The salon is quirky—
an indoor swing, a stuffed unicorn—
silver and pink everywhere. 
My stylist meets me at the door
tearful and subdued,
as though about to prep
a beloved aunt for burial.

She throws the black curtain
over my body, snaps it at the neck,
and after discussion
sets the razor to ¼ inch.
Magnolia blossoms of hair pelt down
on the wrap, the floor, our feet,
and I am nearly bald.
Not three minutes have passed.

I tug my new, white pixie wig
for public wear over the stubble.
It’s scratchy and tight and looks
so much better than my real, pre-shave hair
that she gasps at the little moon
that will hug my face all day—
pharmacy, car, grocery store.
I get so many compliments
on my snowy look.

And I think, when this damn cancer
is gone and my battered body
can travel again, I’m going to Rome,
to London, Cornwall, Berlin,
my own, less attractive hair
framing my newly-happy face.

Photo by Toa Heftiba on Unsplash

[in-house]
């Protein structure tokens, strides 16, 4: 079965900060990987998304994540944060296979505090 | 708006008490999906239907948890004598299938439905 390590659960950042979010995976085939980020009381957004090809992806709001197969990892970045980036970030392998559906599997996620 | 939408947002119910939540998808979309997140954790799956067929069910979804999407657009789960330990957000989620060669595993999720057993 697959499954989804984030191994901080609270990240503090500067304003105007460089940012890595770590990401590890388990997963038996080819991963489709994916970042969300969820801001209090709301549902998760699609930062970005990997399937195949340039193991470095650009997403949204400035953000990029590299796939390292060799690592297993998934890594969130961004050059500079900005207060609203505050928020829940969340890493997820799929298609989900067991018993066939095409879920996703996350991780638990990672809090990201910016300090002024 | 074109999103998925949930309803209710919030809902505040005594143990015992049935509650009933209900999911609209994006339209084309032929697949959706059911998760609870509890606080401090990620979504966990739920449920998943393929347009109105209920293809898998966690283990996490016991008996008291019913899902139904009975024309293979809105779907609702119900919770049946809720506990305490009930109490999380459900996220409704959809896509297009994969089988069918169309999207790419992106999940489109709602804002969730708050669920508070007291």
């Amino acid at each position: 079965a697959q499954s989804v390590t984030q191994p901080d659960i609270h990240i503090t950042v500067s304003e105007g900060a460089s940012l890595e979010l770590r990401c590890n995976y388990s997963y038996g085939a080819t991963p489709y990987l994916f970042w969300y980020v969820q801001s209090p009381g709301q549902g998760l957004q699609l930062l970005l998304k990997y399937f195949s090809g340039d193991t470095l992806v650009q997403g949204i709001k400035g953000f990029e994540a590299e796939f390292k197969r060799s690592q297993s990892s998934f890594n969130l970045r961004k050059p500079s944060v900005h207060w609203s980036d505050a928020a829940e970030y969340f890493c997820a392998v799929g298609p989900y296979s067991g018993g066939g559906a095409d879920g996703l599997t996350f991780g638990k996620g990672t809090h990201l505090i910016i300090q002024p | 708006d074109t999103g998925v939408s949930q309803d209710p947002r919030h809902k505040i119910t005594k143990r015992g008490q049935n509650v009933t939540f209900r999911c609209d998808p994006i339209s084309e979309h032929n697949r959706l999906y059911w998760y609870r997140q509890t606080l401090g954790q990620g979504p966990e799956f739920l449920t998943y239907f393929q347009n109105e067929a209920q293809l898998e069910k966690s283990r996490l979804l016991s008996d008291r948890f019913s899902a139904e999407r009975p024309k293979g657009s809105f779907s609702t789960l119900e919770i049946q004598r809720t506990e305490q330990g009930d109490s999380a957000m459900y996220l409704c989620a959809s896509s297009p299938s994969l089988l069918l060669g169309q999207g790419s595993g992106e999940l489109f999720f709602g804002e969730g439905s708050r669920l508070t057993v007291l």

Cathy Barber

Cathy Barber has an MFA in Poetry from the Vermont College of Fine Arts and an MA in English from California State University. Her poetry and stories have been published in the San Francisco Bay Guardian, the Australian Medical Journal, Slant and Kestrel. Her work has been anthologized in Rewilding: Poems for the Environment; Fire and Rain: Ecopoetry of California; and The Cancer Poetry Project Vol 2, which won Best Poetry Book of 2013, Midwest Book Awards. Her poetry has been nominated for Best of the Net. She has taught with California Poets in the Schools and served as president of the board, and served on the board of Literary Cleveland. She lives in Cleveland Heights, OH.